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Center for Community Partnerships: Ira Harkavy
October 2, 2007, Volume 54, No. 6

Please note the article below appeared in Almanac, July 14, 1992. Click here to download the issue as a PDF.

Dr. Ira Harkavy, vice dean of the School of Arts and Sciences and director of the nationally-recognized WEPIC  (West Philadelphia Improvement Corps), has been chosen to head a new Center for Community Partnerships at Penn. 

The new center was proposed by President Sheldon Hackney during Penn’s 250th Anniversary as “a permanent anchor for University-based research and service.”

As the Center’s head, Dr. Harkavy will coordinate programs that link some 4000 Penn faculty, staff and students in Philadelphia community efforts. The University currently supports over 150 programs with and for the local community, ranging from tutoring children to advising small businesses and from programs on hunger and homelessness to “greening” projects.   Dr. Harkavy will create and maintain an inventory of all campus public service programs; oversee the matching of volunteer interests with community needs; maintain relations with appropriate community, state and federal agencies; and take primary responsibility for fund-raising to support the Center and establish an endowment for public service.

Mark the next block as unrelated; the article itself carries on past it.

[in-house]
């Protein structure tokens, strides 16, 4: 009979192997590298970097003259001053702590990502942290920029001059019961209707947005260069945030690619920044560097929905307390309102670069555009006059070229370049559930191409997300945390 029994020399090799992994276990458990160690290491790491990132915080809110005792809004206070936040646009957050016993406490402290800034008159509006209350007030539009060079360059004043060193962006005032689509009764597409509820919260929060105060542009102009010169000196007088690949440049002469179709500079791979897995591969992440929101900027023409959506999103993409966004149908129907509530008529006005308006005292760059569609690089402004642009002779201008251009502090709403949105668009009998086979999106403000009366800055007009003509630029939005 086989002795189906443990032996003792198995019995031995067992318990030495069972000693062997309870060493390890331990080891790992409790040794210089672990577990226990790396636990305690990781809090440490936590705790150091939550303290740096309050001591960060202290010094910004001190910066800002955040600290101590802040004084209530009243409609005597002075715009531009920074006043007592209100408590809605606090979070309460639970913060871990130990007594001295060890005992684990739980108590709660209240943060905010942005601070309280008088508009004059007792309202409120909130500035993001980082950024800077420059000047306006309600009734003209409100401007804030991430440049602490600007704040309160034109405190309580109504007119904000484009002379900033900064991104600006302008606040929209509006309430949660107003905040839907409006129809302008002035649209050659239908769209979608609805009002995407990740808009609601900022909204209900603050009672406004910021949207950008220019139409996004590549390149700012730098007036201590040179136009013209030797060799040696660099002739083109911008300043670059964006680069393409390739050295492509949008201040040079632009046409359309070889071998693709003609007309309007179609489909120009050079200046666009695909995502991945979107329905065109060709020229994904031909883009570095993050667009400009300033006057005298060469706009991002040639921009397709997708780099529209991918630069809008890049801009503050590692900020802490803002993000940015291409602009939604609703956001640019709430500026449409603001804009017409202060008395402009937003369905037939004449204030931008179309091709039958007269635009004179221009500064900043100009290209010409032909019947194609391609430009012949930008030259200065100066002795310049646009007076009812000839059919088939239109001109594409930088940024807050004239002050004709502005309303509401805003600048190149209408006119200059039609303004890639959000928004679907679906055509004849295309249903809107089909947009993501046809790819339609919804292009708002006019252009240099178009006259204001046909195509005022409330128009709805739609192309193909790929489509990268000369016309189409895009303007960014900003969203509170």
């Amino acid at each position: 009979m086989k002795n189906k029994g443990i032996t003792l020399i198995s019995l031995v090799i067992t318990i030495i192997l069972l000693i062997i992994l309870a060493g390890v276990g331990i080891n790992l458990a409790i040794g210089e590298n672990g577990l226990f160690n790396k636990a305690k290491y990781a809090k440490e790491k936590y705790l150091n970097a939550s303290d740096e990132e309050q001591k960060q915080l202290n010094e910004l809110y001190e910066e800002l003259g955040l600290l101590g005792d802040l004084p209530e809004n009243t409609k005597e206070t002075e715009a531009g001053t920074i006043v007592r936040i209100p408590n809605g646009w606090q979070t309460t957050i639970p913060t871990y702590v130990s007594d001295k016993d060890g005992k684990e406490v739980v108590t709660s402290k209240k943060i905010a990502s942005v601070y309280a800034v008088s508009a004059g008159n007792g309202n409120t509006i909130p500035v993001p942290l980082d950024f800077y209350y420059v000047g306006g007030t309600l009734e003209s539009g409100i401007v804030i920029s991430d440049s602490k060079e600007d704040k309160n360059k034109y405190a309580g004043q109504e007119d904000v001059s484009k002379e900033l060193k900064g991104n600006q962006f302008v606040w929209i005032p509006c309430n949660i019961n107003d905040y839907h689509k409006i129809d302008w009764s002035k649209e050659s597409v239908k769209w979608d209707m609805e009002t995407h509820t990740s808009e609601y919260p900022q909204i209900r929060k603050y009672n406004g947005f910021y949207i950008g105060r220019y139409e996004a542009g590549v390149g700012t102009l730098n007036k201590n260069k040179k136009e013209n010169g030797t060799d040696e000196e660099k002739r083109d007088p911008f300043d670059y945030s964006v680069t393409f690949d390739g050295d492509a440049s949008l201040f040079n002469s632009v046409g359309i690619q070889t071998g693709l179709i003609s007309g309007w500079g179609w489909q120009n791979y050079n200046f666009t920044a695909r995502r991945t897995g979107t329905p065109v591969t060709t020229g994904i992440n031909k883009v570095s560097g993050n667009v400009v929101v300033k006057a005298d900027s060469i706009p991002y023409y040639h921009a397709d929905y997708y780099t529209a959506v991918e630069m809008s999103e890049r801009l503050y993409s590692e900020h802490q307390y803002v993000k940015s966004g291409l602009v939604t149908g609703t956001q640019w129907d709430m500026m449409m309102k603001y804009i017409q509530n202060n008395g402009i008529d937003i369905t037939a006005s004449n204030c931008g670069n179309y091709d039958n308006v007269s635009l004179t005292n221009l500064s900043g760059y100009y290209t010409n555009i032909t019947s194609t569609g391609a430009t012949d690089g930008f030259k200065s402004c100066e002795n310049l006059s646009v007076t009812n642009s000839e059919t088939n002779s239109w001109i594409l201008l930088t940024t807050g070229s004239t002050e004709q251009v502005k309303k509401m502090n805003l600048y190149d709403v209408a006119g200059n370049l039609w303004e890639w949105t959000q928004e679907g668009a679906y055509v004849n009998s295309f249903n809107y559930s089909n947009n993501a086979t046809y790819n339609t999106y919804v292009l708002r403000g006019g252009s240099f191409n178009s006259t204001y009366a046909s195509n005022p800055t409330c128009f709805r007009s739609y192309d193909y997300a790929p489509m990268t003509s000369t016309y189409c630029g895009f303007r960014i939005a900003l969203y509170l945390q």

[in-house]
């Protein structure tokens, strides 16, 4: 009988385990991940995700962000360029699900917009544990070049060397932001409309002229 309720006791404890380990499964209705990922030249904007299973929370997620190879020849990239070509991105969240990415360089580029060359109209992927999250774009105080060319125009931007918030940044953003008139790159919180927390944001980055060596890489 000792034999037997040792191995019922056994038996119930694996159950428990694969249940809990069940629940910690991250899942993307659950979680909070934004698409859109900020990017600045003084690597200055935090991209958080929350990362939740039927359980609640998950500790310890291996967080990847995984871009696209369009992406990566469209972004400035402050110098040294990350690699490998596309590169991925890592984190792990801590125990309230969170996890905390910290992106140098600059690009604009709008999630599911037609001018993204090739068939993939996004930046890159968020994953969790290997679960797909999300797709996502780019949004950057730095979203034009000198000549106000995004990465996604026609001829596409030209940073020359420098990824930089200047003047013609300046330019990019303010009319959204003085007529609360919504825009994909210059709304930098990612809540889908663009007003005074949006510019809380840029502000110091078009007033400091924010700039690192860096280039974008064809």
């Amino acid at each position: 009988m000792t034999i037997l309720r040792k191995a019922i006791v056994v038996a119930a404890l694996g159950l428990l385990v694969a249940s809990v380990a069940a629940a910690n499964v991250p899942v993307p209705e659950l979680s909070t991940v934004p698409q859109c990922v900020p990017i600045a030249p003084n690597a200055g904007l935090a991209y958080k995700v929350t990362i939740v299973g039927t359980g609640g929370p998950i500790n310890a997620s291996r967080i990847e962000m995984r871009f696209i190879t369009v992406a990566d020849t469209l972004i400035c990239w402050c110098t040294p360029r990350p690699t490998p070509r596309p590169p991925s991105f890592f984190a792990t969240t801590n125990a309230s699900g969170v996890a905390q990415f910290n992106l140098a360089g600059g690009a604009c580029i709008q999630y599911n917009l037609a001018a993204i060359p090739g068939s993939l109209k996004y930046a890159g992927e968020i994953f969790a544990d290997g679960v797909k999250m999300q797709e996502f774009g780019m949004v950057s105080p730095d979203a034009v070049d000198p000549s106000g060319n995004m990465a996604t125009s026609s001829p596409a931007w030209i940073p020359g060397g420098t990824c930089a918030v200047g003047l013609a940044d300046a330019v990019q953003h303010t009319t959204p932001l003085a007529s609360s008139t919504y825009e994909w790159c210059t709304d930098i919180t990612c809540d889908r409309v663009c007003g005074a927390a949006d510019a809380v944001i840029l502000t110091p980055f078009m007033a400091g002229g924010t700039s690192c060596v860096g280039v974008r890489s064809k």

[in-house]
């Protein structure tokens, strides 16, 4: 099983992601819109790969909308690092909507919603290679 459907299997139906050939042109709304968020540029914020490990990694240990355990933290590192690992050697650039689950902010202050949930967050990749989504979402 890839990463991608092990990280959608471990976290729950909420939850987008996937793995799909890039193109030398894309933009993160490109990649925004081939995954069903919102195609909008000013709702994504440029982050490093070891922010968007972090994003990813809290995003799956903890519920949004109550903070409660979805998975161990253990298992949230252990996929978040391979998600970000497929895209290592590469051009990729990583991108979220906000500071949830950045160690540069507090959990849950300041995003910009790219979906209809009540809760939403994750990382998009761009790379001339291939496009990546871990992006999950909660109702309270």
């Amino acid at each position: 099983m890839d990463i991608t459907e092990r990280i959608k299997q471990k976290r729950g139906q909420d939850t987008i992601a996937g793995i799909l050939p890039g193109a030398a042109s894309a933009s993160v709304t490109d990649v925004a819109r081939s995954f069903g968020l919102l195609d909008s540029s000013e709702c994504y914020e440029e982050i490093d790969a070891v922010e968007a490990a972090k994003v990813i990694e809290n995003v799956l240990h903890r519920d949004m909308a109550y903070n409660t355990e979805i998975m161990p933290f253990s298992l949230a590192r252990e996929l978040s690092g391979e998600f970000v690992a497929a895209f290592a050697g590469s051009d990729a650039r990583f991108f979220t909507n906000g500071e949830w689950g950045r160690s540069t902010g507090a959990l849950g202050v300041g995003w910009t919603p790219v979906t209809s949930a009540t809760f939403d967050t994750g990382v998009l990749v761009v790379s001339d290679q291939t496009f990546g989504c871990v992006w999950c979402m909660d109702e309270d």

When a new community relations director is named, that director will report to Dr. Harkavy. The post formerly held by Cheryl Hopkins now has an acting director, Steve Carey.

Dr. Harkavy graduated from Penn in 1970, cum laude with distinction in history, and took his Ph.D. here in history in 1979. Since 1984 he has taught in history and urban studies, and served as director of the Penn Program for Public Service and as executive director of the Program for Assessing and Revitalizing the Social Sciences  (PARSS).

“I can’t think of a better choice to head this Center,” said SAS Dean Rosemary Stevens.  

“Ira Harkavy is nationally recognized for his work linking academia and the community and maximizing the benefits to both.” The premise of this linkage was central to Dr. Hackney’s opening address for the 250th, where he cited three basic components of a university’s mission: education, research and service. “Nothing could be more traditional at Penn than civic action. 

We have long been guided by the words of our founder, Benjamin Franklin, who wrote that ‘the great aim and end of all education’ should be to enable one to serve humanity.”

Almanac - October 2, 2007, Volume 54, No. 6